During my visit to Torpedo Factory, I wandered into Studio 7. Ok, "wander" is probably not the most accurate term. I've been to Studio 7 before. I'm drawn to it. The bold color and tongue-in-cheek whimsy that lives there is enough to make it a must every time I visit the factory.
Studio 7 is shared by Kathy Beynette, Tory Cowles and Sheep Jones. Each artist's distinct style works perfectly with those of the other two, creating an atmosphere in the space that is, simultaneously, energetic and harmonious.
As I browsed, I was greeted by Kathy Beynette, who like her work, immediately comes across as charming and confident. After a brief introduction she said, "I was just about to hang a new painting. Let me try it out on you first."
I happily agreed.
She looked over me, awaiting my reaction, as I took in the image and text (a song she wrote and even sang for me).
"Wow, " I said. "That's awesome. Strong."
"I'm gonna get in trouble, aren't I?" she asked, and we both laughed.
"Trouble is not always a bad thing." I answered.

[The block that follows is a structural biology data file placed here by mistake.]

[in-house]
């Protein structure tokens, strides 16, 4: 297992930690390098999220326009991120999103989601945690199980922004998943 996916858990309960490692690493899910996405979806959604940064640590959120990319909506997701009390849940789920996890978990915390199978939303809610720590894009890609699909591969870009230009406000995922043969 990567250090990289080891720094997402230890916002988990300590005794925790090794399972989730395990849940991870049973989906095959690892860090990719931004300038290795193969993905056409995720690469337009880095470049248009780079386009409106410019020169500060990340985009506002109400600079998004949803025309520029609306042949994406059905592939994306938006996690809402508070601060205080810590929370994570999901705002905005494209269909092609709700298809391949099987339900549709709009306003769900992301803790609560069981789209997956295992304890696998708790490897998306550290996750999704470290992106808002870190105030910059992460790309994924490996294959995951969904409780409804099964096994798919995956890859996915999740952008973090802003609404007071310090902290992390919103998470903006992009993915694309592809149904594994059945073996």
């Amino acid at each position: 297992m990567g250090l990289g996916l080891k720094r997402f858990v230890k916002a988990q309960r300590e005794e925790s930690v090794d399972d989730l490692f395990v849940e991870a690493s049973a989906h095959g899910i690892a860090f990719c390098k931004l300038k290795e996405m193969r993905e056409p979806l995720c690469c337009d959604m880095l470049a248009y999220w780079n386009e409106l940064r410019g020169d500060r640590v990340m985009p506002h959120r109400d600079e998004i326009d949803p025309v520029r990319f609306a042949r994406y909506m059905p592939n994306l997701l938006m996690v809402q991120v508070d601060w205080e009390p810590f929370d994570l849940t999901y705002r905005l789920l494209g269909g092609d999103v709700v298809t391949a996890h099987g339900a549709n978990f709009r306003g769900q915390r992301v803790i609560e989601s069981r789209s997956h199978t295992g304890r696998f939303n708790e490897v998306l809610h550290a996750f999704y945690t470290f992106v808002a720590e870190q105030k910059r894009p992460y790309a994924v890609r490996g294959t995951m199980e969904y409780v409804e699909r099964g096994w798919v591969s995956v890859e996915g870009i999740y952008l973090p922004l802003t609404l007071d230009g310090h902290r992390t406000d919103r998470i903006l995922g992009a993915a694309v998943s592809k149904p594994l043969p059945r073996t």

The title of the piece is Mother's Day.
The focal image in the painting depicts a gun-wielding woman and a priest who seems to have run out of luck.
The opening verse reads:
When Tom came home
(he is my son)
and said what father McGee had done
I went out and bought a gun, gun, gun
Kathy is currently researching the proper organization with which to share the proceeds of this painting when it sells. She says it will be either a group that supports victims of child abuse or a group that works to expose the abuse of children by the church and subsequent coverups.
If you visit Torpedo Factory, be sure to stop by Studio 7 and check out Mother's Day in person.
Kathy Beynette with Mother's Day